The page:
Prospects 'Very Bad' According to Two-Thirds of Executives; SURVEYS

The Birmingham Post (England), October 13, 2008 | Go to article overview

Prospects 'Very Bad' According to Two-Thirds of Executives; SURVEYS


Byline: By John Cranage Business Staff

Confidence among British businesses has plummeted to a record low in the wake of the escalating global economic crisis.

Nearly two thirds (60 per cent) of senior executives now view their company's prospects as "very bad", according to KMG's quarterly National Business Confidence Survey published today.

Only a third of respondents were as negative as that when the last survey took place in May.

This time, a further 47 per cent believe that the UK economy is already in recession, while 86 per cent say that the credit crunch has had a negative impact on their organisation.

The number of firms considering making job cuts in response to the dire economic climate has also increased over the summer, leaping from 53 per cent at the end of Q2 to 62 per cent at the end of Q3 2008.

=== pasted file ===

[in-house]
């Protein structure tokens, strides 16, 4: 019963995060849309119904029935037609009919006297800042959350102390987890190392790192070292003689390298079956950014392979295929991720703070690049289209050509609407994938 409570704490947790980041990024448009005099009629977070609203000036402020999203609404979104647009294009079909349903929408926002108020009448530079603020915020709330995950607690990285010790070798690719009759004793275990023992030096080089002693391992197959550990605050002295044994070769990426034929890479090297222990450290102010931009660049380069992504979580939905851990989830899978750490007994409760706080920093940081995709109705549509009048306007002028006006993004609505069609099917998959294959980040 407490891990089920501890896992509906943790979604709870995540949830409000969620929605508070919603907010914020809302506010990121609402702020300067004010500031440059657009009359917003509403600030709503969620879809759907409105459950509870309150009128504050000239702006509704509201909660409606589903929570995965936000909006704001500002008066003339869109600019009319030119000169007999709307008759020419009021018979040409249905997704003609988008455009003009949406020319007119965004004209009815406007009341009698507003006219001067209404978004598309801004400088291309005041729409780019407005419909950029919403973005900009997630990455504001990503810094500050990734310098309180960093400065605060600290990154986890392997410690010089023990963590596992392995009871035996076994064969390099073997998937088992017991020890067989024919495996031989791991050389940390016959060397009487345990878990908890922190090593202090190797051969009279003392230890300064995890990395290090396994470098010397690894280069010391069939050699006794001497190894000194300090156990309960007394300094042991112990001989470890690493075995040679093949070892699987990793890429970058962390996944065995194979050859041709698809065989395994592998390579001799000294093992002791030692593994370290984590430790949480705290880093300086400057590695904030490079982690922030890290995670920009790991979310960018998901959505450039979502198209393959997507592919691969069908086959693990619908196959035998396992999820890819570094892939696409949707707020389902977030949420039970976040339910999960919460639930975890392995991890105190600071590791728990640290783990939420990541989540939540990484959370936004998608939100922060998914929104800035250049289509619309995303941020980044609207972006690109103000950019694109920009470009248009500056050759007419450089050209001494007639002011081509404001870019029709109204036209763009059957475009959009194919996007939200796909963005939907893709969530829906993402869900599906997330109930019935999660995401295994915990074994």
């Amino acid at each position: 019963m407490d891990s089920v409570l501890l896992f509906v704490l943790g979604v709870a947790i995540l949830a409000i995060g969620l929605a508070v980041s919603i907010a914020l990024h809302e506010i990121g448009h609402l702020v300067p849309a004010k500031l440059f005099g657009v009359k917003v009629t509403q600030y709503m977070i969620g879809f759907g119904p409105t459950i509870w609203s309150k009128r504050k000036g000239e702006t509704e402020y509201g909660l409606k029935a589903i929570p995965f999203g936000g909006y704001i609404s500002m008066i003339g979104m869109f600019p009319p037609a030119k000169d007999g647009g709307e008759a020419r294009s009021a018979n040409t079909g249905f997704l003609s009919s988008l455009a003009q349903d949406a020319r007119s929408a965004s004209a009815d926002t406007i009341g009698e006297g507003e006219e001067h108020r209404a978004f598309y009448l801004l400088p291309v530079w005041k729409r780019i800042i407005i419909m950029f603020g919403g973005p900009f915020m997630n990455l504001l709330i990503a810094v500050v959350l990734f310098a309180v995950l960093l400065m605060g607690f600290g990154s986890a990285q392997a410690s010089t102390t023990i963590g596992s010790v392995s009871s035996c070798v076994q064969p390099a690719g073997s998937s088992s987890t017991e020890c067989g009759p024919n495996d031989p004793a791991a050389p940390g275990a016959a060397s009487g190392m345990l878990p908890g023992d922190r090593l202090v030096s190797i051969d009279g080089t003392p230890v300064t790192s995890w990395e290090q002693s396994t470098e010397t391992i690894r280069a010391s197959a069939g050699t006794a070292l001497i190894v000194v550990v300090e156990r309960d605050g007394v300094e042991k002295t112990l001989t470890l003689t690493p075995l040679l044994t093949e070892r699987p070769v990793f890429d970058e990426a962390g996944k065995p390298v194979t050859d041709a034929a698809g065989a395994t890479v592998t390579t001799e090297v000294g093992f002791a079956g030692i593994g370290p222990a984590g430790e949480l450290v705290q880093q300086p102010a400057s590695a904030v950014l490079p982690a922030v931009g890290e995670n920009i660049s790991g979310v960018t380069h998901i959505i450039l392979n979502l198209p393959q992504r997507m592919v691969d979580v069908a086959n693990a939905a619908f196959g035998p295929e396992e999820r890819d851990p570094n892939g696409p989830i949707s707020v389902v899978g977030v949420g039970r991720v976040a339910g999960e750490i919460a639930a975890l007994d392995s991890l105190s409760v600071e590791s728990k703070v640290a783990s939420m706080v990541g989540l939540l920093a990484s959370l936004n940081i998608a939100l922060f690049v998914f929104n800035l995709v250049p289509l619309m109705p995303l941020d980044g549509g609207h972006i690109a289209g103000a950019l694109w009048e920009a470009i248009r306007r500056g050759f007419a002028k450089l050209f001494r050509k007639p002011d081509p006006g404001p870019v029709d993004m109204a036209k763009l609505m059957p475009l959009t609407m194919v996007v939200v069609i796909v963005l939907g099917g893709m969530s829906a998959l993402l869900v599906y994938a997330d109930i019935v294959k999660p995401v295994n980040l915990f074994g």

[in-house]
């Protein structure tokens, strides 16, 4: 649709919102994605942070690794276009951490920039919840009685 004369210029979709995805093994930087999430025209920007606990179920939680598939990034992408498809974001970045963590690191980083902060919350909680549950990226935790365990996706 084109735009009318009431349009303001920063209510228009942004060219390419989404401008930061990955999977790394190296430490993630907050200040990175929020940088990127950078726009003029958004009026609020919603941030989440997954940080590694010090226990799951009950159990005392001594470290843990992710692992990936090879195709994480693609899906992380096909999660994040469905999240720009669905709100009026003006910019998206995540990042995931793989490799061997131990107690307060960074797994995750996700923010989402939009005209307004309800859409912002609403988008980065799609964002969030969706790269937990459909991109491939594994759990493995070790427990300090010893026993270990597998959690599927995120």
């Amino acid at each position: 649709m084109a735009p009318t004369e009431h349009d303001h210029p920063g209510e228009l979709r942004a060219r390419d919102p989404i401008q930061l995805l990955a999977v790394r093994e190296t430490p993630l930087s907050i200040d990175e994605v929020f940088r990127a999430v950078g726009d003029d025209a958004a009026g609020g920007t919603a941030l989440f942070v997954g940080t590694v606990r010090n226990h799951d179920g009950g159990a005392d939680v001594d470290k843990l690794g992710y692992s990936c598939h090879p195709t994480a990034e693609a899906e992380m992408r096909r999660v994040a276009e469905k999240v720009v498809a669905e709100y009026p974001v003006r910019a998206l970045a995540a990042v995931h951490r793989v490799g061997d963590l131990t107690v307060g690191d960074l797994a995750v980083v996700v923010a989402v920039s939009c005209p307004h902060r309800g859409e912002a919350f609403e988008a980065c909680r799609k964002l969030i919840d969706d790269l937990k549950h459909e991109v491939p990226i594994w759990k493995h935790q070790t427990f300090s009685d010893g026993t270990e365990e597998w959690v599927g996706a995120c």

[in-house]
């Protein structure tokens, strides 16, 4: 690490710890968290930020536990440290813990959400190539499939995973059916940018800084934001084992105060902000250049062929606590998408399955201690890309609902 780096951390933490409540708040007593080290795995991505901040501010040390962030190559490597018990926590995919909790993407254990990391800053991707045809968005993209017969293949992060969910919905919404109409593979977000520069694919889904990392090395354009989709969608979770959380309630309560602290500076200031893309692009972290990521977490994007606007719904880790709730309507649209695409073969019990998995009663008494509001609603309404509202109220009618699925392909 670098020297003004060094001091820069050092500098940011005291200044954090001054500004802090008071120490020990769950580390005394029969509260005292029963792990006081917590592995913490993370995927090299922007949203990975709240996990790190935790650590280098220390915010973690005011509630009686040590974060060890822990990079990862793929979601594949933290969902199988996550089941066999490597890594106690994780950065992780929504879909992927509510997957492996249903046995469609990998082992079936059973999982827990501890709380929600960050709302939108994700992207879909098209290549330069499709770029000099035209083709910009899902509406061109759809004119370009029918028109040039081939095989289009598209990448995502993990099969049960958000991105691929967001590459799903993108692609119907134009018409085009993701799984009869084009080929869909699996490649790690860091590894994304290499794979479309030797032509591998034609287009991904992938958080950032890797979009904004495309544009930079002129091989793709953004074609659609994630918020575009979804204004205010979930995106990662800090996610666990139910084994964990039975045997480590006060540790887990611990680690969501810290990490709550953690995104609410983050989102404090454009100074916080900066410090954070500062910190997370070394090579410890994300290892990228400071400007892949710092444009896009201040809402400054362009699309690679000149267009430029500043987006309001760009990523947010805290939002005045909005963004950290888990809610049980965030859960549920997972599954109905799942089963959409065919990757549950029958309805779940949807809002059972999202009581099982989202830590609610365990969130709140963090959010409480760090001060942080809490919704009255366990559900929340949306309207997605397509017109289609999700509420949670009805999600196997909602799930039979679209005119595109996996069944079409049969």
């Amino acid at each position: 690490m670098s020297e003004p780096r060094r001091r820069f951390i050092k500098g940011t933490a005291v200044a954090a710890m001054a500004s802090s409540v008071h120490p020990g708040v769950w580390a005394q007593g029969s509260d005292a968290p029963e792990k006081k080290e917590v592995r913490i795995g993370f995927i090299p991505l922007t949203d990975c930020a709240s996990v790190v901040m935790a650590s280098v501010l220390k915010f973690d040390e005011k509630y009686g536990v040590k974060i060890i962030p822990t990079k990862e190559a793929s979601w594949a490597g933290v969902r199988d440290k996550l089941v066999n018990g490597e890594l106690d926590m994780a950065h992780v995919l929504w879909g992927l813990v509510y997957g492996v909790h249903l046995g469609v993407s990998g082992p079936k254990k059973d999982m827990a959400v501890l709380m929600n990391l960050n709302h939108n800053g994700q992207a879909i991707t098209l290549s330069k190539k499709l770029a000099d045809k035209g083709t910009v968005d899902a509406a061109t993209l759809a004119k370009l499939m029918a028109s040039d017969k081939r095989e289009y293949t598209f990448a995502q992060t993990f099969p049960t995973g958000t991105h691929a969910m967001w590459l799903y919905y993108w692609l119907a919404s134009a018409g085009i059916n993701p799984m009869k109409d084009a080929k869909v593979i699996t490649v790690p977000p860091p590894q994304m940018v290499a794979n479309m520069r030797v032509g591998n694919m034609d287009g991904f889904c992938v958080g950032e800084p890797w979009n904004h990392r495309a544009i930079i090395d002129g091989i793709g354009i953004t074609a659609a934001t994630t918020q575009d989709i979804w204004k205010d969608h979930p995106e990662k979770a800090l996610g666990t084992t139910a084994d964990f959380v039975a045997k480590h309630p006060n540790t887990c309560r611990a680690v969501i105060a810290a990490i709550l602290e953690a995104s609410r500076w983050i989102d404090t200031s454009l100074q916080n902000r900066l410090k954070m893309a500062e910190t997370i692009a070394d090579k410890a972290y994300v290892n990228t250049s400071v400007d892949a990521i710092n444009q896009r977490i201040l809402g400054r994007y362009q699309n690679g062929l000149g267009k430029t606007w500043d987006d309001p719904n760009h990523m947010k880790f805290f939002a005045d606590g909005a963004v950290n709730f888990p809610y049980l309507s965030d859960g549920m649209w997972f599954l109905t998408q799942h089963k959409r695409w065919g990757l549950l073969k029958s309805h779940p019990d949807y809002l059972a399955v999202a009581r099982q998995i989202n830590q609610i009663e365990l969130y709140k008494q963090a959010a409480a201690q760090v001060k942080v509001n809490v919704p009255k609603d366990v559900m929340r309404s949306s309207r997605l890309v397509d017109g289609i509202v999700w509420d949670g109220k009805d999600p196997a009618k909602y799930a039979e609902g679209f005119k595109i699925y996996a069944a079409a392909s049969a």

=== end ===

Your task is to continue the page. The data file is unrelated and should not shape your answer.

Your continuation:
Mel Egglenton, senior partner of KPMG in Birmingham, said last night: "The results of our latest Business Barometer are truly the bleakest we've ever seen - and no small wonder.

"The past month has been one of unprecedented turmoil in the financial markets, with each day bringing yet another extraordinary development that, even in isolation, would have seemed astonishing twelve months ago.

"This rapid pace of events has undoubtedly spooked British business, leaving many business leaders wondering, 'what next?'.

"Back in May, only one business in ten thought that a full-blown recession was on the cards. Yet three months down the line, almost half of all businesses think that this recession is now upon us.

Couple this with the fact that the vast majority believe that the economic outlook will only get worse before it gets better, and it's hard to see anything other than a gloomy winter ahead for the nation's businesses."

Ironically, despite the prospect of spiralling redundancies, more than half the companies questioned by KPMG said the plan to reward remaining staff with wage rises ranging from three per cent to ten percent. …

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